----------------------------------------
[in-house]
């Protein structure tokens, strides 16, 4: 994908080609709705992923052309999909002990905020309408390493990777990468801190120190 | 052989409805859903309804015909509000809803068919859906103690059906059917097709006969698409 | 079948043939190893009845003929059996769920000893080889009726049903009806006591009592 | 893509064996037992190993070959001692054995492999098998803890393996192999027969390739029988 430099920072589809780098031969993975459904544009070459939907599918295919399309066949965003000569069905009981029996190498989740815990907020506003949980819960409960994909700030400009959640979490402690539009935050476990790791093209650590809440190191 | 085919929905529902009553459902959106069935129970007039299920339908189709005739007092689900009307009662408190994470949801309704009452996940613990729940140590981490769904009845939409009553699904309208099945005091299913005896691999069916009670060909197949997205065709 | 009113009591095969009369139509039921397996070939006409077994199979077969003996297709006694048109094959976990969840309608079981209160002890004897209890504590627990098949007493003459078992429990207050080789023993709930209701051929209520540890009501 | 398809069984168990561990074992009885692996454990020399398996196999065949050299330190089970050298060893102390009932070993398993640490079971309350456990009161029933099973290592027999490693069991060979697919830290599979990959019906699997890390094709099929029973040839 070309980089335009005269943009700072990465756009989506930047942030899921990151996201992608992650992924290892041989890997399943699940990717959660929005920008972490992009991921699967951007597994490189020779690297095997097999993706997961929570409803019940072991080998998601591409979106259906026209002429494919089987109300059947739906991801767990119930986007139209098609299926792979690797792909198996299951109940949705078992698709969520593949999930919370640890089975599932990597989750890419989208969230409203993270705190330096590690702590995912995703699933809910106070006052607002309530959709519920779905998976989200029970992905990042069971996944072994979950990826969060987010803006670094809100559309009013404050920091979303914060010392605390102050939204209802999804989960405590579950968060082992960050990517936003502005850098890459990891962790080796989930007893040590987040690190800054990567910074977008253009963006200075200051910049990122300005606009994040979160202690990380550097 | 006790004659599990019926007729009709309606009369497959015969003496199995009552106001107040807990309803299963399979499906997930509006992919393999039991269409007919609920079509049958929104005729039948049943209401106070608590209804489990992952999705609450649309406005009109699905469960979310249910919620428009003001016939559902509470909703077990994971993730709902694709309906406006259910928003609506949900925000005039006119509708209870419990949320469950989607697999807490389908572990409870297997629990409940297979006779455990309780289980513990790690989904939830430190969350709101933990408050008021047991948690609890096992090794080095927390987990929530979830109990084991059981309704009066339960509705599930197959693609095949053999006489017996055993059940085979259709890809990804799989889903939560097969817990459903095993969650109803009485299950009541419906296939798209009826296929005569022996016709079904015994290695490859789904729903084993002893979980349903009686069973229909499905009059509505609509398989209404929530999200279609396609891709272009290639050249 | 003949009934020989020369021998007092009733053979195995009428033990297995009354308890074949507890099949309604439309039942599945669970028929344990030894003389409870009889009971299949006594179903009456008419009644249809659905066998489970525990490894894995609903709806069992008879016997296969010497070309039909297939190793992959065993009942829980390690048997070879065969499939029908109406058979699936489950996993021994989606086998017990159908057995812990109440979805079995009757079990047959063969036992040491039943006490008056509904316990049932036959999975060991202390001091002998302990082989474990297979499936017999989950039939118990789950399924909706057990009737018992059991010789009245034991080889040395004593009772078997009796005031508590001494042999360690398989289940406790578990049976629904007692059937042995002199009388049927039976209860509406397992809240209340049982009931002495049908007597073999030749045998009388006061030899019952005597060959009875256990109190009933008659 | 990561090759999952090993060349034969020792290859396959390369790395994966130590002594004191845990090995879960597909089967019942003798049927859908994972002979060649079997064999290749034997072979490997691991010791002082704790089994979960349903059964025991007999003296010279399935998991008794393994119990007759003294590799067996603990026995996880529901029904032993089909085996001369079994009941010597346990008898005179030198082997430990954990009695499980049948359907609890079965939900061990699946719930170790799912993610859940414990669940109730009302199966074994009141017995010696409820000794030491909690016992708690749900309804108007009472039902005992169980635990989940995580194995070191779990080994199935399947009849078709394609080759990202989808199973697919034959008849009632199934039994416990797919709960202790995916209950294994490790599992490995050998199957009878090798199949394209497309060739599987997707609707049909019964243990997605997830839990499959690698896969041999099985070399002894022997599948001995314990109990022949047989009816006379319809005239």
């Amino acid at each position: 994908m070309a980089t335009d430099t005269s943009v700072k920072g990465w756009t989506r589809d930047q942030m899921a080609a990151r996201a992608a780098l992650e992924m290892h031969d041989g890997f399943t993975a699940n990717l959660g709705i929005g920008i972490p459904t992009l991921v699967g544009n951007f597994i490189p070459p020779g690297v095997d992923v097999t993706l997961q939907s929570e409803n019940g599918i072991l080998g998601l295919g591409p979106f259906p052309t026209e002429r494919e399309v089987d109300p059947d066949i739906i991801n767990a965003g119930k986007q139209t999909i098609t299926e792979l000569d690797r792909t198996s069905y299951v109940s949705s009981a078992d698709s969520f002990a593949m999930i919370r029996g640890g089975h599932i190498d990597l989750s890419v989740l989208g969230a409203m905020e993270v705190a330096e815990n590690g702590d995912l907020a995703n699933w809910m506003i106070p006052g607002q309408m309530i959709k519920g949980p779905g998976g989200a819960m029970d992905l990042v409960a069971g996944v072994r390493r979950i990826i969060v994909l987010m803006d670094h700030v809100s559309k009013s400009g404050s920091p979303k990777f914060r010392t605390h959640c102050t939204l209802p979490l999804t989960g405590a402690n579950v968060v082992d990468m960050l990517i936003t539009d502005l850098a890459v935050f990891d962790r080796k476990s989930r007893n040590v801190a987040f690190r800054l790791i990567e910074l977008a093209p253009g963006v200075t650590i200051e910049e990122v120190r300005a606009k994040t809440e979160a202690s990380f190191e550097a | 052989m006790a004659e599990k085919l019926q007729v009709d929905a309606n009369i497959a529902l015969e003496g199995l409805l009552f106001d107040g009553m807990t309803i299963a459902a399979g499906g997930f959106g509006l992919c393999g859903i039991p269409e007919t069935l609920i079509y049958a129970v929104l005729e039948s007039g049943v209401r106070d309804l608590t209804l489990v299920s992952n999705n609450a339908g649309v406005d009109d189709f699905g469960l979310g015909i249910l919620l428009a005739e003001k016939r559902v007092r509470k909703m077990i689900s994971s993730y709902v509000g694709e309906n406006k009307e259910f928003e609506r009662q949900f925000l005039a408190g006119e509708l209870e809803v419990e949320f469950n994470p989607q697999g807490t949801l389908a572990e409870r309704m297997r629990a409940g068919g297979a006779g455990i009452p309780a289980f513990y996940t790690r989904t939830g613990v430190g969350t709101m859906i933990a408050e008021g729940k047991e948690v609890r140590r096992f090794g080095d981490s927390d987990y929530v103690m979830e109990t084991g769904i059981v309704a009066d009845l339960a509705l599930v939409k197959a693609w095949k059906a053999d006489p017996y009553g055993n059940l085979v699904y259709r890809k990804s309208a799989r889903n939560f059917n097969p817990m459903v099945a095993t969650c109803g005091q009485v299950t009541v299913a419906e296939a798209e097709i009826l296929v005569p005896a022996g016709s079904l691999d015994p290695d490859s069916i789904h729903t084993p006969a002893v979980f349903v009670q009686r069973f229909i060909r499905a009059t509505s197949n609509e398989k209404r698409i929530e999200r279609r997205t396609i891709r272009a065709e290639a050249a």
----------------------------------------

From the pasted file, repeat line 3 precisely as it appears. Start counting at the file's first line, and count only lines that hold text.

């Amino acid at each position: 994908m070309a980089t335009d430099t005269s943009v700072k920072g990465w756009t989506r589809d930047q942030m899921a080609a990151r996201a992608a780098l992650e992924m290892h031969d041989g890997f399943t993975a699940n990717l959660g709705i929005g920008i972490p459904t992009l991921v699967g544009n951007f597994i490189p070459p020779g690297v095997d992923v097999t993706l997961q939907s929570e409803n019940g599918i072991l080998g998601l295919g591409p979106f259906p052309t026209e002429r494919e399309v089987d109300p059947d066949i739906i991801n767990a965003g119930k986007q139209t999909i098609t299926e792979l000569d690797r792909t198996s069905y299951v109940s949705s009981a078992d698709s969520f002990a593949m999930i919370r029996g640890g089975h599932i190498d990597l989750s890419v989740l989208g969230a409203m905020e993270v705190a330096e815990n590690g702590d995912l907020a995703n699933w809910m506003i106070p006052g607002q309408m309530i959709k519920g949980p779905g998976g989200a819960m029970d992905l990042v409960a069971g996944v072994r390493r979950i990826i969060v994909l987010m803006d670094h700030v809100s559309k009013s400009g404050s920091p979303k990777f914060r010392t605390h959640c102050t939204l209802p979490l999804t989960g405590a402690n579950v968060v082992d990468m960050l990517i936003t539009d502005l850098a890459v935050f990891d962790r080796k476990s989930r007893n040590v801190a987040f690190r800054l790791i990567e910074l977008a093209p253009g963006v200075t650590i200051e910049e990122v120190r300005a606009k994040t809440e979160a202690s990380f190191e550097a | 052989m006790a004659e599990k085919l019926q007729v009709d929905a309606n009369i497959a529902l015969e003496g199995l409805l009552f106001d107040g009553m807990t309803i299963a459902a399979g499906g997930f959106g509006l992919c393999g859903i039991p269409e007919t069935l609920i079509y049958a129970v929104l005729e039948s007039g049943v209401r106070d309804l608590t209804l489990v299920s992952n999705n609450a339908g649309v406005d009109d189709f699905g469960l979310g015909i249910l919620l428009a005739e003001k016939r559902v007092r509470k909703m077990i689900s994971s993730y709902v509000g694709e309906n406006k009307e259910f928003e609506r009662q949900f925000l005039a408190g006119e509708l209870e809803v419990e949320f469950n994470p989607q697999g807490t949801l389908a572990e409870r309704m297997r629990a409940g068919g297979a006779g455990i009452p309780a289980f513990y996940t790690r989904t939830g613990v430190g969350t709101m859906i933990a408050e008021g729940k047991e948690v609890r140590r096992f090794g080095d981490s927390d987990y929530v103690m979830e109990t084991g769904i059981v309704a009066d009845l339960a509705l599930v939409k197959a693609w095949k059906a053999d006489p017996y009553g055993n059940l085979v699904y259709r890809k990804s309208a799989r889903n939560f059917n097969p817990m459903v099945a095993t969650c109803g005091q009485v299950t009541v299913a419906e296939a798209e097709i009826l296929v005569p005896a022996g016709s079904l691999d015994p290695d490859s069916i789904h729903t084993p006969a002893v979980f349903v009670q009686r069973f229909i060909r499905a009059t509505s197949n609509e398989k209404r698409i929530e999200r279609r997205t396609i891709r272009a065709e290639a050249a």